I had a dream the other night... 
I was taking photos over a high dam wall. It was a beautiful scene with blue water, rolling hills. Photogenic. I was with someone else, and we decided to go back and get another shot. I had my camera on the tripod, trying to get it up high enough to see over the wall. When I looked through the viewfinder, all I could see was water. I wondered for a bit, and then realised it was a great wall of water coming towards us. 

We ran, we ran back across the bridge we came from and looked for higher ground. I said 'as long as I don't get my camera drenched'. Strange that I thought about my camera over my life. We found higher ground, slightly, on steps and waited.

The water came, but only as a trickle. What was most upsetting was the people running with it. Running from the wave and it's destruction it had left across the other side of the bridge. Wailing mums and grandmas scrambled in front of me. They were sobbing out words, trying to tell me what and who they left behind. I wondered 'would it be ok to take a photo and document this?' I went into photojournalist mode but held back because I was there for a different purpose. I didn't want to upset the people that had invited me in to take pretty pictures by taking photos of their torment and agony. But I am a photographer - and I had the urge. In some ways, I felt responsible to document the event.

The dream ended, so I'm not sure what I decided. But I still remember this dream days on. Is it a little prod - telling me to do something? Perhaps it's a next exhibition idea - emotions and life. I'd like to help tell people's stories. 
Let me know if you have any ideas...

In the meantime, I am in another exhibition called Skrambled Eggs. A fab group of pro photographers taking photos with their iPhone and electronic devices. If you want to be wowed with what can be done with such a device, head to De La Liff over the Christmas break. You never know, you may even nab yourself a Christmas present while there. :)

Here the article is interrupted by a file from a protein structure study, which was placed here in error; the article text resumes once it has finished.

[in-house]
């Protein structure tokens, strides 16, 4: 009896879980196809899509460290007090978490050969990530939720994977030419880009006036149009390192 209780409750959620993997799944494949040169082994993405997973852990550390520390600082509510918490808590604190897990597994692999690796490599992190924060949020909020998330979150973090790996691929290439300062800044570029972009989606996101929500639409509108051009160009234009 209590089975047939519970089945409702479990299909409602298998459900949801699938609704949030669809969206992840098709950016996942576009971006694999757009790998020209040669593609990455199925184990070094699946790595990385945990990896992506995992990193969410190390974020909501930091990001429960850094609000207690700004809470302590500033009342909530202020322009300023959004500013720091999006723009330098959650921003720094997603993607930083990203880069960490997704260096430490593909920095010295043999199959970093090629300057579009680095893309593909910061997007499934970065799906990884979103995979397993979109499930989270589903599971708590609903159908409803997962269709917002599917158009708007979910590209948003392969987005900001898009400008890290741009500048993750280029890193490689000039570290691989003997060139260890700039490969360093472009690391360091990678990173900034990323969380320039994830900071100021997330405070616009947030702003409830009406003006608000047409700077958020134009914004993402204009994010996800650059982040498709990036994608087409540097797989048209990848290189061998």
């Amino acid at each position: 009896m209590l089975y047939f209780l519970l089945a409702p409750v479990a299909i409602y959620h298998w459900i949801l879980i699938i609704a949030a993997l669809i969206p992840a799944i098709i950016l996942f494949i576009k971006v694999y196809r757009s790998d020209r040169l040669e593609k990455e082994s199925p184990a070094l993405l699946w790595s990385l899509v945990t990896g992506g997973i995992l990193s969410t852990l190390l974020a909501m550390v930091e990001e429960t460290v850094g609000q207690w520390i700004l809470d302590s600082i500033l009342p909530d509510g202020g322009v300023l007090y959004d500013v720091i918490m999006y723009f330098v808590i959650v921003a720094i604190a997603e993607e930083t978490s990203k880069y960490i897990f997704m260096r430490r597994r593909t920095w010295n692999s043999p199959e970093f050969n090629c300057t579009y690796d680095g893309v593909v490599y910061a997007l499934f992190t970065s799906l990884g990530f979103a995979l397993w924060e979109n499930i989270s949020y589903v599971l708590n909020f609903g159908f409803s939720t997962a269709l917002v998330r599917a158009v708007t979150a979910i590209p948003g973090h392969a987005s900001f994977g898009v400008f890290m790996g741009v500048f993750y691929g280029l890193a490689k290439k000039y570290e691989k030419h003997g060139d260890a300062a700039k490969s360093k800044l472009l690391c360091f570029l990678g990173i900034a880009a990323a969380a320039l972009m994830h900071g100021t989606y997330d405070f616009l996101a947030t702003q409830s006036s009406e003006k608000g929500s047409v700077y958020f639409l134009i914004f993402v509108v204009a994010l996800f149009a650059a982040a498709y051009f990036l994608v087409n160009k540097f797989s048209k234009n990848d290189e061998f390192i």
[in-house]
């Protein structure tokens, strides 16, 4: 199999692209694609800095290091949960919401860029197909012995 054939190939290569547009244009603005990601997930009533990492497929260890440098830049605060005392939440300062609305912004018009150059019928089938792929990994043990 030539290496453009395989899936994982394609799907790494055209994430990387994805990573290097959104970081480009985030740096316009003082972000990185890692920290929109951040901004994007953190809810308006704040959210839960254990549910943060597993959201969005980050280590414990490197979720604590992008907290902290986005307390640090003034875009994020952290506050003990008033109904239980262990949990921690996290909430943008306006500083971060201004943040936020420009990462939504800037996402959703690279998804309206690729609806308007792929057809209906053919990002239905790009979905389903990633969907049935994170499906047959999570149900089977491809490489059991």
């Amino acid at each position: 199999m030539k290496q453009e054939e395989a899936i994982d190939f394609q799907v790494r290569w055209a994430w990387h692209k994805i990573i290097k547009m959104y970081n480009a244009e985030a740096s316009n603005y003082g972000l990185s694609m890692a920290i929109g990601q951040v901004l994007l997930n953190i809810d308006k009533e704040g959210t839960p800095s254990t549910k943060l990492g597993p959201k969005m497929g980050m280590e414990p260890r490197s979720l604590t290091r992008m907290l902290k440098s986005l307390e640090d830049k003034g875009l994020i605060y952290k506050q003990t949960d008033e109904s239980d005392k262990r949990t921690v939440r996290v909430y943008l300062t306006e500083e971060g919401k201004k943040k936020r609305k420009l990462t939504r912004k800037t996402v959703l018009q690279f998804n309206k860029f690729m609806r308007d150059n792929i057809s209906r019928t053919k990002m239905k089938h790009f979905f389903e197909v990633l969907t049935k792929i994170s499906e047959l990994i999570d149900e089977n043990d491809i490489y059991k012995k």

Don't forget about day tripping it down to McLaren Vale to visit Salty Stories at Red Poles either... no excuse needed. Kids love running around in the pit, parents love the wine and beer, and everyone loves the food. 

Photo tip: Get 'em out of centre.


I see so many people line people up dead centre of their photo. I guess we may have been taught to do this - everyone seems to do it. But there is a thing in photography called the 'rule of thirds'. Our eye tends to drift to a spot that is not dead centre, and we are taught to place our focal point there instead. 

If you draw two lines through horizontally and two lines vertically through a photograph, where those lines meet is supposed to be the sweet spot. There are four spots you can choose from. 

Try it next time you take a pic. Leave some empty space to one side. Put your focus on something in the top left or bottom right - anywhere but centre. And then take the same pic, but centre the focused object. Which one looks better?

If I had taken this photo, centring the man, I would have lost the amazing shadow play to the right of him, and the framing of darkness that surrounds would have altered. I also love how he is looking down and out of the frame, as if his mind is elsewhere. A time of reflection, emotion and power. If I had gotten more body, it may have not let my eye delve so close, to see his emotion, the chin strap sitting tight around his face, the shine of light on his jacket.

But, of course, rules are made to be broken, and sometimes, it's just better with focus in the middle.

I guess that is art for you. Do what you want. Just tellin' ya what I know. 



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